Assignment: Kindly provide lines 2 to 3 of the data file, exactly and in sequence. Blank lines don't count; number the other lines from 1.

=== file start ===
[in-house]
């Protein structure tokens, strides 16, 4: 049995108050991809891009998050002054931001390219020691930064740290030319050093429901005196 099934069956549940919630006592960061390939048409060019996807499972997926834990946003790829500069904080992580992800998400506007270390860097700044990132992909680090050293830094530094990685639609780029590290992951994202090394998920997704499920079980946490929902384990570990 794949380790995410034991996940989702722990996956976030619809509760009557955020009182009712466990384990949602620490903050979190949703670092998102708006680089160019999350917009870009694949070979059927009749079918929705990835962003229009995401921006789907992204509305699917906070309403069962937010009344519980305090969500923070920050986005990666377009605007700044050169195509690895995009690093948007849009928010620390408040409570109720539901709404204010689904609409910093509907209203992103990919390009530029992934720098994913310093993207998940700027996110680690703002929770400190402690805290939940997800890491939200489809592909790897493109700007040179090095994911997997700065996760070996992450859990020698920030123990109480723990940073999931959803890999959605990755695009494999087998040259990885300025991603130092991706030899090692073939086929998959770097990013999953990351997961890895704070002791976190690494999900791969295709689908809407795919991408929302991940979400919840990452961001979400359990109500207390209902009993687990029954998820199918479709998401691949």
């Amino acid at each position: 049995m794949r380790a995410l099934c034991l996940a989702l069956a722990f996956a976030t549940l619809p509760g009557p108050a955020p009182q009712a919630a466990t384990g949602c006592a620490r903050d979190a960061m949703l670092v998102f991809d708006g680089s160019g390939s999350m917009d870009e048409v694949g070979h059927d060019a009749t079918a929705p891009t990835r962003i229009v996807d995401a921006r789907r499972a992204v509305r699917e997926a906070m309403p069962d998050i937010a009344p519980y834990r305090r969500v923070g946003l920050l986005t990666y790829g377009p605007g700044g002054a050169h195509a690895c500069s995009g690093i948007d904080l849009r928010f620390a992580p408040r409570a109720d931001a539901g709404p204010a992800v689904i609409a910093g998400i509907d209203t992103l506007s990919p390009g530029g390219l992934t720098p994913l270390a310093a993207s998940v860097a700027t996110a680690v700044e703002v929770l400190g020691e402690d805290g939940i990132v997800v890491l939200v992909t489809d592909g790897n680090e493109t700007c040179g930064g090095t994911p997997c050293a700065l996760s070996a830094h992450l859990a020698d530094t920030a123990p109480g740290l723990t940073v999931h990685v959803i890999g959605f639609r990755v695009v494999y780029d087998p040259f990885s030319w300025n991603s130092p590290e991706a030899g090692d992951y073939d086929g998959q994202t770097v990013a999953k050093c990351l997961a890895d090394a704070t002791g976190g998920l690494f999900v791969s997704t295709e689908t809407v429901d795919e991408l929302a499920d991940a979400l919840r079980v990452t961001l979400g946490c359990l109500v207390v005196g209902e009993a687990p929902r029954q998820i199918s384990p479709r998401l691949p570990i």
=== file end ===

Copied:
């Protein structure tokens, strides 16, 4: 049995108050991809891009998050002054931001390219020691930064740290030319050093429901005196 099934069956549940919630006592960061390939048409060019996807499972997926834990946003790829500069904080992580992800998400506007270390860097700044990132992909680090050293830094530094990685639609780029590290992951994202090394998920997704499920079980946490929902384990570990 794949380790995410034991996940989702722990996956976030619809509760009557955020009182009712466990384990949602620490903050979190949703670092998102708006680089160019999350917009870009694949070979059927009749079918929705990835962003229009995401921006789907992204509305699917906070309403069962937010009344519980305090969500923070920050986005990666377009605007700044050169195509690895995009690093948007849009928010620390408040409570109720539901709404204010689904609409910093509907209203992103990919390009530029992934720098994913310093993207998940700027996110680690703002929770400190402690805290939940997800890491939200489809592909790897493109700007040179090095994911997997700065996760070996992450859990020698920030123990109480723990940073999931959803890999959605990755695009494999087998040259990885300025991603130092991706030899090692073939086929998959770097990013999953990351997961890895704070002791976190690494999900791969295709689908809407795919991408929302991940979400919840990452961001979400359990109500207390209902009993687990029954998820199918479709998401691949």
């Amino acid at each position: 049995m794949r380790a995410l099934c034991l996940a989702l069956a722990f996956a976030t549940l619809p509760g009557p108050a955020p009182q009712a919630a466990t384990g949602c006592a620490r903050d979190a960061m949703l670092v998102f991809d708006g680089s160019g390939s999350m917009d870009e048409v694949g070979h059927d060019a009749t079918a929705p891009t990835r962003i229009v996807d995401a921006r789907r499972a992204v509305r699917e997926a906070m309403p069962d998050i937010a009344p519980y834990r305090r969500v923070g946003l920050l986005t990666y790829g377009p605007g700044g002054a050169h195509a690895c500069s995009g690093i948007d904080l849009r928010f620390a992580p408040r409570a109720d931001a539901g709404p204010a992800v689904i609409a910093g998400i509907d209203t992103l506007s990919p390009g530029g390219l992934t720098p994913l270390a310093a993207s998940v860097a700027t996110a680690v700044e703002v929770l400190g020691e402690d805290g939940i990132v997800v890491l939200v992909t489809d592909g790897n680090e493109t700007c040179g930064g090095t994911p997997c050293a700065l996760s070996a830094h992450l859990a020698d530094t920030a123990p109480g740290l723990t940073v999931h990685v959803i890999g959605f639609r990755v695009v494999y780029d087998p040259f990885s030319w300025n991603s130092p590290e991706a030899g090692d992951y073939d086929g998959q994202t770097v990013a999953k050093c990351l997961a890895d090394a704070t002791g976190g998920l690494f999900v791969s997704t295709e689908t809407v429901d795919e991408l929302a499920d991940a979400l919840r079980v990452t961001l979400g946490c359990l109500v207390v005196g209902e009993a687990p929902r029954q998820i199918s384990p479709r998401l691949p570990i």